Supreme Court says there are no awards for emotional harm in some discrimination lawsuits

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The Supreme Court split along ideological lines on Thursday in dismissing a discrimination claim filed by a deaf and legally blind woman who wanted to sue a physical therapy company for emotional distress.

The court ruled 6-3, with conservatives in the majority, saying facilities that receive federal funds under laws such as the Affordable Care Act cannot be held liable when the alleged harm is emotional rather than a financial loss.

The case was brought by Jane Cummings, who communicates primarily in American Sign Language and sought physical therapy services in 2016 from Premier Rehab Keller, a small business in the Dallas-Fort Worth area. Cummings asked Premier Rehab to provide an ASL interpreter at his appointments, but the company refused.

He said Cummings could communicate with his therapist using written notes, lip reading or gestures. Cummings instead obtained care from another provider and sued. Premier was subject to federal discrimination laws because he received reimbursement for some of his services through Medicare and Medicaid.

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A district judge dismissed the suit because he said Cummings could not seek damages for emotional harm, and a panel of the United States Court of Appeals for the 5th Circuit agreed.

So does Chief Justice John G. Roberts Jr., writing for the majority. He said the general rule is that damages for emotional distress are only available in “very unusual” contracts, and there was no reason to believe that covered the type of agreements these establishments enter into. regarding federal funds.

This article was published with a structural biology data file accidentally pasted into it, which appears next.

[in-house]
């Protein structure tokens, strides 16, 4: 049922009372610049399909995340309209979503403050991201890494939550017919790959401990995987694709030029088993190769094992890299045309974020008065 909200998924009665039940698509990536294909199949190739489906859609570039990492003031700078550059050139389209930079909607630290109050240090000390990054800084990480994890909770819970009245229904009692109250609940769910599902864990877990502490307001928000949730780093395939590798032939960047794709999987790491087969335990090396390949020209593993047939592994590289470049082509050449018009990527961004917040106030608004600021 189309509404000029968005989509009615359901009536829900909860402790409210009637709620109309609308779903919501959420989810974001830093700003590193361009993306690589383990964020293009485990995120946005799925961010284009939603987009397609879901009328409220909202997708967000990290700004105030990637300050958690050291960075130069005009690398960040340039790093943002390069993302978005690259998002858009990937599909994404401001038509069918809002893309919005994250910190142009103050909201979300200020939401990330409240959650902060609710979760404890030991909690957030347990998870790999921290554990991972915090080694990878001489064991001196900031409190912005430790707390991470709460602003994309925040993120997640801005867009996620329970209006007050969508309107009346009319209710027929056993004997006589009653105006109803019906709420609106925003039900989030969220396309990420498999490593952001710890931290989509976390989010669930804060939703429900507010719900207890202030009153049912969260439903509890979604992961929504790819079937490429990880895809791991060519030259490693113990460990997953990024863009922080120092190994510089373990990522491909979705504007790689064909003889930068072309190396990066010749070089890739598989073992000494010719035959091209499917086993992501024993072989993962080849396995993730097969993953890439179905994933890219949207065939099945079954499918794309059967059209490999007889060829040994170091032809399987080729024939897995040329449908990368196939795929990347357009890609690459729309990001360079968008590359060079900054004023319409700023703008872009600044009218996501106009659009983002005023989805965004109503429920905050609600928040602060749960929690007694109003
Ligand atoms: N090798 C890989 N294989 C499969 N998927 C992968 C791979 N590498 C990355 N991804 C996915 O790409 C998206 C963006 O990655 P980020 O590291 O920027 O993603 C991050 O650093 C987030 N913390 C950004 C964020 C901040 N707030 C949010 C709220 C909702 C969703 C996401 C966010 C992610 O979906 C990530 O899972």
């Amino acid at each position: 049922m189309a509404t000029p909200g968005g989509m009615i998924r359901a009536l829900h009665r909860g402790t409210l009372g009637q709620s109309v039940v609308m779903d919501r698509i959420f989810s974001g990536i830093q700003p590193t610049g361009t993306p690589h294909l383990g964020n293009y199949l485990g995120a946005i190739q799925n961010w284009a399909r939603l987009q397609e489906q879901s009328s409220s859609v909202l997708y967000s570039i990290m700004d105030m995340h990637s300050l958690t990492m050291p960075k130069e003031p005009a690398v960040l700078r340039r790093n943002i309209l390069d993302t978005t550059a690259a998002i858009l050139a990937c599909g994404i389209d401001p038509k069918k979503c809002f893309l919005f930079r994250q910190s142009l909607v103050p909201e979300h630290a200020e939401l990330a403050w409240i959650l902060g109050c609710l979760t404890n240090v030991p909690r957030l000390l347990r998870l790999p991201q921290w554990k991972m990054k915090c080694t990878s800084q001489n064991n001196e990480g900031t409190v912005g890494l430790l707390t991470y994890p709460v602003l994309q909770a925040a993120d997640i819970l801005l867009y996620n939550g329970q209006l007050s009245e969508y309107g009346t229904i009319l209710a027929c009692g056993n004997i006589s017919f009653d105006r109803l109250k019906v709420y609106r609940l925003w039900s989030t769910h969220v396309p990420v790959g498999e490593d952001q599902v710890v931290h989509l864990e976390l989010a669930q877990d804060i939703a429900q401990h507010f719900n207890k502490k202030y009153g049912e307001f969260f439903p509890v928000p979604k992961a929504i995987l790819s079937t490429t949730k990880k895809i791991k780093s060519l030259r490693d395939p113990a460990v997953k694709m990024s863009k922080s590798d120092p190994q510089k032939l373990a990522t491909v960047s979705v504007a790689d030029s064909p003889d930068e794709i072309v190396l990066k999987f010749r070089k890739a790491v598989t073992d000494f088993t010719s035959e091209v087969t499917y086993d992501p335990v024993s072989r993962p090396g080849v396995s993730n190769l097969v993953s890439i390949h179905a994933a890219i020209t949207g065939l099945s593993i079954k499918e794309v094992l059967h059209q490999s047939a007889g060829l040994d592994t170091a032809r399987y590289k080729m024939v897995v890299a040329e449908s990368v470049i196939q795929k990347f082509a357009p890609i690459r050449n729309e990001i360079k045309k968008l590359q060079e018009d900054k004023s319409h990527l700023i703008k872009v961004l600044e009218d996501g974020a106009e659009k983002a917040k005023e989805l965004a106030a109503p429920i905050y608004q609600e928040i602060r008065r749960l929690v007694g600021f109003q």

Organizations should be clearly informed before accepting the money if they faced such liability, Roberts said. “After all, when considering accepting federal funds, a potential recipient would surely wonder not only what rules they should follow, but also what kind of penalties might be on the table,” he wrote.

He was joined by Justices Clarence Thomas, Samuel A. Alito Jr., Neil M. Gorsuch, Brett M. Kavanaugh and Amy Coney Barrett.

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Justice Stephen G. Breyer dissented, along with fellow liberals Sonia Sotomayor and Elena Kagan.

He said funding recipients should have known their liability because “the laws before us prohibit intentionally abhorrent discrimination. This type of discrimination is particularly likely to cause serious emotional turmoil.

The narrow view of the majority of available damages will have consequences, Breyer wrote.

“The Court’s decision today allows victims of discrimination to recover damages only if they can prove that they have suffered economic harm, even though the main harm caused by discrimination is rarely economic,” a- he writes. “Indeed, victims of intentional discrimination can sometimes suffer profound emotional harm without any pecuniary harm. Today’s court ruling will leave these victims without any remedy.

The deal is Cummings vs Premier Rehab Keller.

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